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The world in creolisation

The world in creolisation <jats:title>Opening Paragraph</jats:title><jats:p>From the time when I first became entangled with the Third World, in the late 1950s and early 1960s, I have been fascinated by those contemporary ways of life and thought which keep growing out of the interplay between imported and indigenous cultures. They are the cultures on display in market places, shanty towns, beer halls, night clubs, missionary book stores, railway waiting rooms, boarding schools, newspapers and television stations. Nigeria, the country I have been most closely in touch with in an on-and-off way for some time, because of its large size, perhaps, offers particular scope for such cultural development, with several very large cities and hundreds if not thousands of small and middle-size towns. It has a lively if rather erratic press, a popular music scene dominated at different times by such genres as highlife, juju and Afro-beat, about as many universities as breweries (approximately one to every state in the federal republic), dozens of authors published at home and abroad, schoolhouses in just about every village, and an enormous fleet of interurban taxicabs which with great speed can convey you practically from anywhere to anywhere, at some risk to your life.</jats:p> http://www.deepdyve.com/assets/images/DeepDyve-Logo-lg.png Africa CrossRef

The world in creolisation

Africa , Volume 57 (4): 546-559 – Oct 1, 1987

The world in creolisation


Abstract

<jats:title>Opening Paragraph</jats:title><jats:p>From the time when I first became entangled with the Third World, in the late 1950s and early 1960s, I have been fascinated by those contemporary ways of life and thought which keep growing out of the interplay between imported and indigenous cultures. They are the cultures on display in market places, shanty towns, beer halls, night clubs, missionary book stores, railway waiting rooms, boarding schools, newspapers and television stations. Nigeria, the country I have been most closely in touch with in an on-and-off way for some time, because of its large size, perhaps, offers particular scope for such cultural development, with several very large cities and hundreds if not thousands of small and middle-size towns. It has a lively if rather erratic press, a popular music scene dominated at different times by such genres as highlife, juju and Afro-beat, about as many universities as breweries (approximately one to every state in the federal republic), dozens of authors published at home and abroad, schoolhouses in just about every village, and an enormous fleet of interurban taxicabs which with great speed can convey you practically from anywhere to anywhere, at some risk to your life.</jats:p>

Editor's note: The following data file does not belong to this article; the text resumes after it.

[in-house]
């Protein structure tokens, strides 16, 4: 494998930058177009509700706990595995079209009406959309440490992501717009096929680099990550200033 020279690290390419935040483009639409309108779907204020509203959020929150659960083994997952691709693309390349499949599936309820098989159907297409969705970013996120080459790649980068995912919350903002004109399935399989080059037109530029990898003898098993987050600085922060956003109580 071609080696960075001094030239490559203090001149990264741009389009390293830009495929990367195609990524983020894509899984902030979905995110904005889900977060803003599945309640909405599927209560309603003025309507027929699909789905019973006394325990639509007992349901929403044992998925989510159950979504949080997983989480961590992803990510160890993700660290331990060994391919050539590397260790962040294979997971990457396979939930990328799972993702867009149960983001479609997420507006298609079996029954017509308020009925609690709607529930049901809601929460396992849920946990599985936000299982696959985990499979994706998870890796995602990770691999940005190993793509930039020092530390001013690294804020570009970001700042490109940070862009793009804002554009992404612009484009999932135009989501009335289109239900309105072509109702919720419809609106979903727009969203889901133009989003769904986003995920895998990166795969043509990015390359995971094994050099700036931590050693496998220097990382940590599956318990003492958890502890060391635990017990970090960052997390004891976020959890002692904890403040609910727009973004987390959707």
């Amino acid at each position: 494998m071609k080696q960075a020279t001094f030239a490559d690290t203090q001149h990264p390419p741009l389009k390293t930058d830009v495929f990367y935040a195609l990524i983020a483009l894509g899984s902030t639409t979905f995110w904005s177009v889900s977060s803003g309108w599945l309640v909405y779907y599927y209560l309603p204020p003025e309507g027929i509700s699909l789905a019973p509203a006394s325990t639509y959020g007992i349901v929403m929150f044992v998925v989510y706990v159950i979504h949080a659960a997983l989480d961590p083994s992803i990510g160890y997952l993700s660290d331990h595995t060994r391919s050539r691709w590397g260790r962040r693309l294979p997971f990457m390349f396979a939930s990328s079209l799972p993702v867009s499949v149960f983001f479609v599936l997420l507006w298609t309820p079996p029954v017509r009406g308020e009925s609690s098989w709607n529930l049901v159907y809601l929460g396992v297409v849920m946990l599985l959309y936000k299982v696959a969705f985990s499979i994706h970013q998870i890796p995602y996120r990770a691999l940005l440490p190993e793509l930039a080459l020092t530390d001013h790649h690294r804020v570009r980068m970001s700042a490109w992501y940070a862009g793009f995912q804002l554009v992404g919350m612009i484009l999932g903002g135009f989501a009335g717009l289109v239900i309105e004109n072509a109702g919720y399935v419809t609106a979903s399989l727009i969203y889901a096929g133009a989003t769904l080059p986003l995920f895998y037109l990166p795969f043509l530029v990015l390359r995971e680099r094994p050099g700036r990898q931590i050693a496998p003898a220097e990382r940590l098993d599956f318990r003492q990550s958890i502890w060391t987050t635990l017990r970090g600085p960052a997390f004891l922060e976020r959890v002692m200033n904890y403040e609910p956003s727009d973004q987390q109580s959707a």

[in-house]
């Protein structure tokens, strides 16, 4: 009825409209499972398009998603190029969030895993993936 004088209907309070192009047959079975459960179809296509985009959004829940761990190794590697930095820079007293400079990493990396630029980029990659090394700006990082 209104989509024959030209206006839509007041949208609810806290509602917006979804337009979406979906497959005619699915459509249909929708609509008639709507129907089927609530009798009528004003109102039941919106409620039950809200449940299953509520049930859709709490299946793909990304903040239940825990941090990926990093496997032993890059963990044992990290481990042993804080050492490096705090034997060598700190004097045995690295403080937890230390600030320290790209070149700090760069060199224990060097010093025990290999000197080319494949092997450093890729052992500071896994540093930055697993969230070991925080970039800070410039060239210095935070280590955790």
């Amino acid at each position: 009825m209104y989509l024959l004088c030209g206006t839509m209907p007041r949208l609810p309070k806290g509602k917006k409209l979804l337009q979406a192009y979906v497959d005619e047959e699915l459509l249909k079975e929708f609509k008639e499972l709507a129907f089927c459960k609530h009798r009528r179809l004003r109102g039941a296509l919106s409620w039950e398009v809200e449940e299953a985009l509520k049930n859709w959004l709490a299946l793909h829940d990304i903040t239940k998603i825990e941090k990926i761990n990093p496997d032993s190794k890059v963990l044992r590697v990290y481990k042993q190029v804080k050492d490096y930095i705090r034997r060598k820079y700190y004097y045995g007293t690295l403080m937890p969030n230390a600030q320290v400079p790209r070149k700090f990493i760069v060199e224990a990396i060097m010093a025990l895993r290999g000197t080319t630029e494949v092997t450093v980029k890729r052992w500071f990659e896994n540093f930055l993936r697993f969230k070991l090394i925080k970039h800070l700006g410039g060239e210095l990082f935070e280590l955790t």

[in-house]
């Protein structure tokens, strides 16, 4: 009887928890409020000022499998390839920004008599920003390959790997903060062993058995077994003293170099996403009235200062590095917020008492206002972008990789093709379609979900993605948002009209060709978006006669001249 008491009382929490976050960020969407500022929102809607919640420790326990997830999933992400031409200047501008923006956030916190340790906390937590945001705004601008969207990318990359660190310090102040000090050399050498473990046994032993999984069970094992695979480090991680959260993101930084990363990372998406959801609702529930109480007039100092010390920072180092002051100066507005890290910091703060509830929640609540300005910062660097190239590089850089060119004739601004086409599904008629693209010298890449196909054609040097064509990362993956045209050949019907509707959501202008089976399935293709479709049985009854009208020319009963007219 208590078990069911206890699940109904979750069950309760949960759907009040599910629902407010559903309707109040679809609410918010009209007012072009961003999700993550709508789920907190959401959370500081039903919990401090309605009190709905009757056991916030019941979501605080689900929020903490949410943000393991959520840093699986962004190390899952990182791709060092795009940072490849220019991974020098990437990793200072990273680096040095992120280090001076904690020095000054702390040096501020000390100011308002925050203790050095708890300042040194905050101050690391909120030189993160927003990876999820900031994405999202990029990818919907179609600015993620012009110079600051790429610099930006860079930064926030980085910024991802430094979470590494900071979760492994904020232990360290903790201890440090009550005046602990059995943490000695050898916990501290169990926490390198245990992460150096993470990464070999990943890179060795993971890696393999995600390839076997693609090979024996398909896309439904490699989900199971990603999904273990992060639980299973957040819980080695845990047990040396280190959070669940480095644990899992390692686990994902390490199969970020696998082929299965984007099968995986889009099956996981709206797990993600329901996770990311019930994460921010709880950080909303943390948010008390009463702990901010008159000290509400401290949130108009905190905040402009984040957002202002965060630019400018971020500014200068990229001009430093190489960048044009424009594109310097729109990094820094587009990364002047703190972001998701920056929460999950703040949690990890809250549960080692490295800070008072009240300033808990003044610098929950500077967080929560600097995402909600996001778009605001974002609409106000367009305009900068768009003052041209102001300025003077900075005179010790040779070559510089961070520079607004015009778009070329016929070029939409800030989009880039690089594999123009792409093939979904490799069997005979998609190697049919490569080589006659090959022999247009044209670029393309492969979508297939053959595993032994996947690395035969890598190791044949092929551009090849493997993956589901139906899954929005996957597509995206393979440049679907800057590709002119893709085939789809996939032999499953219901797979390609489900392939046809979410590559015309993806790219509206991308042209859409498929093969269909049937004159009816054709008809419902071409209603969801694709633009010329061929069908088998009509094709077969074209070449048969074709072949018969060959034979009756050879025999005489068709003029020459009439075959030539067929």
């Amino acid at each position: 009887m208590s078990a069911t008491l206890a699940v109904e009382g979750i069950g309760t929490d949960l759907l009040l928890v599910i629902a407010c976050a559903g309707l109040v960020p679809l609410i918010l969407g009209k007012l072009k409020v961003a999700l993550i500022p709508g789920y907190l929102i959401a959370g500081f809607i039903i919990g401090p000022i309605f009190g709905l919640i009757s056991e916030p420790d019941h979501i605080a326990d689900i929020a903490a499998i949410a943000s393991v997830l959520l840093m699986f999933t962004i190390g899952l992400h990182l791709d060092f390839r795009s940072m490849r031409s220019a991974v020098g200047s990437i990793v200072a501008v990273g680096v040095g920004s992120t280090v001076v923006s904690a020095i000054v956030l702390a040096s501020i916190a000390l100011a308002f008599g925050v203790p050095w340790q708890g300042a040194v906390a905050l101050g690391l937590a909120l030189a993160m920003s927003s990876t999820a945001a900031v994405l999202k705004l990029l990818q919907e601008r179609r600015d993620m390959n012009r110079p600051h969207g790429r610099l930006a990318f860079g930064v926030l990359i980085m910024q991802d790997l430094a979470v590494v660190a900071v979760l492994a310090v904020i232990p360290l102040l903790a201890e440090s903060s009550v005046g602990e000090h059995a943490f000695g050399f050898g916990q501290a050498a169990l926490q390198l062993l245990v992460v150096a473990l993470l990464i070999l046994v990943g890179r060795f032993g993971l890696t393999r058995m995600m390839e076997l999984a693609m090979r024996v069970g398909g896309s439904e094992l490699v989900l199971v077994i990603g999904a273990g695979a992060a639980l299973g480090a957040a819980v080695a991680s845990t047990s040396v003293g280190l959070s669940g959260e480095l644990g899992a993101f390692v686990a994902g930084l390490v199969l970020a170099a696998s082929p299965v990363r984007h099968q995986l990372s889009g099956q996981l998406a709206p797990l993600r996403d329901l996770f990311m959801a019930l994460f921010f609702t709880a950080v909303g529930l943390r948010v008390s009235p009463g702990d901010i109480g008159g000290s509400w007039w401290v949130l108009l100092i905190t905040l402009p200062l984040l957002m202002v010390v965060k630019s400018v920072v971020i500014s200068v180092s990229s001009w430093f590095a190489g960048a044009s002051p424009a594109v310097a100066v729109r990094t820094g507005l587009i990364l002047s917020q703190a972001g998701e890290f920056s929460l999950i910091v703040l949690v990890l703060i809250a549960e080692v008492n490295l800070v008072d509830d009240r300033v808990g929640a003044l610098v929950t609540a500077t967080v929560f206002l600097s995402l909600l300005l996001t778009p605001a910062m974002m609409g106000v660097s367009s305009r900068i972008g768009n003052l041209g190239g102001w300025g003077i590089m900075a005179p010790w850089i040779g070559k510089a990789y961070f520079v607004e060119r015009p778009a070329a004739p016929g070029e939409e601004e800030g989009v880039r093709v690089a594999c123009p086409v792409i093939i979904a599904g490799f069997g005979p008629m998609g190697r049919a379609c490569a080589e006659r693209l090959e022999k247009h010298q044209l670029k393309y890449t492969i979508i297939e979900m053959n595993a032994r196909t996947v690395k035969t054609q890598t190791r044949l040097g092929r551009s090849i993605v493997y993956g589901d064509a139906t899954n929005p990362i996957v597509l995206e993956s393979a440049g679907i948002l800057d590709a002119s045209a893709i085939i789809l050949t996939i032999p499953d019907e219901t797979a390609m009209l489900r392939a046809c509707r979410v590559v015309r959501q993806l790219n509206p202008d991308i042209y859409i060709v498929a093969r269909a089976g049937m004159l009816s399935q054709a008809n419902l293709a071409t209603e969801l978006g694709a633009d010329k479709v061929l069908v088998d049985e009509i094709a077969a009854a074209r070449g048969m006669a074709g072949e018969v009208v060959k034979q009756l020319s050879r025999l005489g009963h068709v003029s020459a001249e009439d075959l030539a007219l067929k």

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Publisher
CrossRef
ISSN
0001-9720
DOI
10.2307/1159899
Publisher site
See Article on Publisher Site

Abstract

<jats:title>Opening Paragraph</jats:title><jats:p>From the time when I first became entangled with the Third World, in the late 1950s and early 1960s, I have been fascinated by those contemporary ways of life and thought which keep growing out of the interplay between imported and indigenous cultures. They are the cultures on display in market places, shanty towns, beer halls, night clubs, missionary book stores, railway waiting rooms, boarding schools, newspapers and television stations. Nigeria, the country I have been most closely in touch with in an on-and-off way for some time, because of its large size, perhaps, offers particular scope for such cultural development, with several very large cities and hundreds if not thousands of small and middle-size towns. It has a lively if rather erratic press, a popular music scene dominated at different times by such genres as highlife, juju and Afro-beat, about as many universities as breweries (approximately one to every state in the federal republic), dozens of authors published at home and abroad, schoolhouses in just about every village, and an enormous fleet of interurban taxicabs which with great speed can convey you practically from anywhere to anywhere, at some risk to your life.</jats:p>

Journal

AfricaCrossRef

Published: Oct 1, 1987

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